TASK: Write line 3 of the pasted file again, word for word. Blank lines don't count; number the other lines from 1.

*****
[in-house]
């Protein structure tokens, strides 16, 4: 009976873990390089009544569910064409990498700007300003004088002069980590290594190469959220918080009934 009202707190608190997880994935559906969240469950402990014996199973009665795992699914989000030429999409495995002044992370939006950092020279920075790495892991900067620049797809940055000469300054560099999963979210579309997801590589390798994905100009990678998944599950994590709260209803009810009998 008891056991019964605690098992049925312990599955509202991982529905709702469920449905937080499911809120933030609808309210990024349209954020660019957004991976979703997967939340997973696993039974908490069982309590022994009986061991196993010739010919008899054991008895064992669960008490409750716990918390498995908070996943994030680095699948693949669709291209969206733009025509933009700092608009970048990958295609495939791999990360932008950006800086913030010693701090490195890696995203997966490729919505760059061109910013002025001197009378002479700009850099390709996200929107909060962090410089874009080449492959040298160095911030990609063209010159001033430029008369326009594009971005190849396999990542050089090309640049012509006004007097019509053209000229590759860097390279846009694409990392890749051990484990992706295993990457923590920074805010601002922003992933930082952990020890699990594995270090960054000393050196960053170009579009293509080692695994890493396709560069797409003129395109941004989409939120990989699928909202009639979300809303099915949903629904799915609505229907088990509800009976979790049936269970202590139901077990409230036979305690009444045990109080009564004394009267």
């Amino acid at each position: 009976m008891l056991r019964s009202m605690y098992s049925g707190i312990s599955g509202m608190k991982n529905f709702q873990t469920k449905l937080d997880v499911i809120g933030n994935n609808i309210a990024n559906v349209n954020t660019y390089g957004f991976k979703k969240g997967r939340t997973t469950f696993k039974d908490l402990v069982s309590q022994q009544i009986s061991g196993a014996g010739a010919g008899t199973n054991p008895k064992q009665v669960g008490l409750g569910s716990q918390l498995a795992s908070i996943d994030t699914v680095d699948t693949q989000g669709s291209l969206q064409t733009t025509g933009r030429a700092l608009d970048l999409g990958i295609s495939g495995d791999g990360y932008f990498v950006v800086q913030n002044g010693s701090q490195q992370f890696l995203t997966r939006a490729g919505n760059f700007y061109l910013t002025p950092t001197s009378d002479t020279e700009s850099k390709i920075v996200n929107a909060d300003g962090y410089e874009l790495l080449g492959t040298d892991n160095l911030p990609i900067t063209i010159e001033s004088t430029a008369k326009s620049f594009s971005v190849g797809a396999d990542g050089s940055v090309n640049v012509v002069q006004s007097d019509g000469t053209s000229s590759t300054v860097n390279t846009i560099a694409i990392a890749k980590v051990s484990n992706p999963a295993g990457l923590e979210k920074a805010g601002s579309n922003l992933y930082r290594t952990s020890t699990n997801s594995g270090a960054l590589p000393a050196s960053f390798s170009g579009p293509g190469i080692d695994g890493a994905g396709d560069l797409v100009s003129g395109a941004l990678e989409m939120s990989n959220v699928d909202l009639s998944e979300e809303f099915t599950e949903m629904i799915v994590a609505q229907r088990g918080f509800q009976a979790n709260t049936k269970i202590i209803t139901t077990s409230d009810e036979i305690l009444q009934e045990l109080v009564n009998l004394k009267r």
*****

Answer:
């Amino acid at each position: 009976m008891l056991r019964s009202m605690y098992s049925g707190i312990s599955g509202m608190k991982n529905f709702q873990t469920k449905l937080d997880v499911i809120g933030n994935n609808i309210a990024n559906v349209n954020t660019y390089g957004f991976k979703k969240g997967r939340t997973t469950f696993k039974d908490l402990v069982s309590q022994q009544i009986s061991g196993a014996g010739a010919g008899t199973n054991p008895k064992q009665v669960g008490l409750g569910s716990q918390l498995a795992s908070i996943d994030t699914v680095d699948t693949q989000g669709s291209l969206q064409t733009t025509g933009r030429a700092l608009d970048l999409g990958i295609s495939g495995d791999g990360y932008f990498v950006v800086q913030n002044g010693s701090q490195q992370f890696l995203t997966r939006a490729g919505n760059f700007y061109l910013t002025p950092t001197s009378d002479t020279e700009s850099k390709i920075v996200n929107a909060d300003g962090y410089e874009l790495l080449g492959t040298d892991n160095l911030p990609i900067t063209i010159e001033s004088t430029a008369k326009s620049f594009s971005v190849g797809a396999d990542g050089s940055v090309n640049v012509v002069q006004s007097d019509g000469t053209s000229s590759t300054v860097n390279t846009i560099a694409i990392a890749k980590v051990s484990n992706p999963a295993g990457l923590e979210k920074a805010g601002s579309n922003l992933y930082r290594t952990s020890t699990n997801s594995g270090a960054l590589p000393a050196s960053f390798s170009g579009p293509g190469i080692d695994g890493a994905g396709d560069l797409v100009s003129g395109a941004l990678e989409m939120s990989n959220v699928d909202l009639s998944e979300e809303f099915t599950e949903m629904i799915v994590a609505q229907r088990g918080f509800q009976a979790n709260t049936k269970i202590i209803t139901t077990s409230d009810e036979i305690l009444q009934e045990l109080v009564n009998l004394k009267r």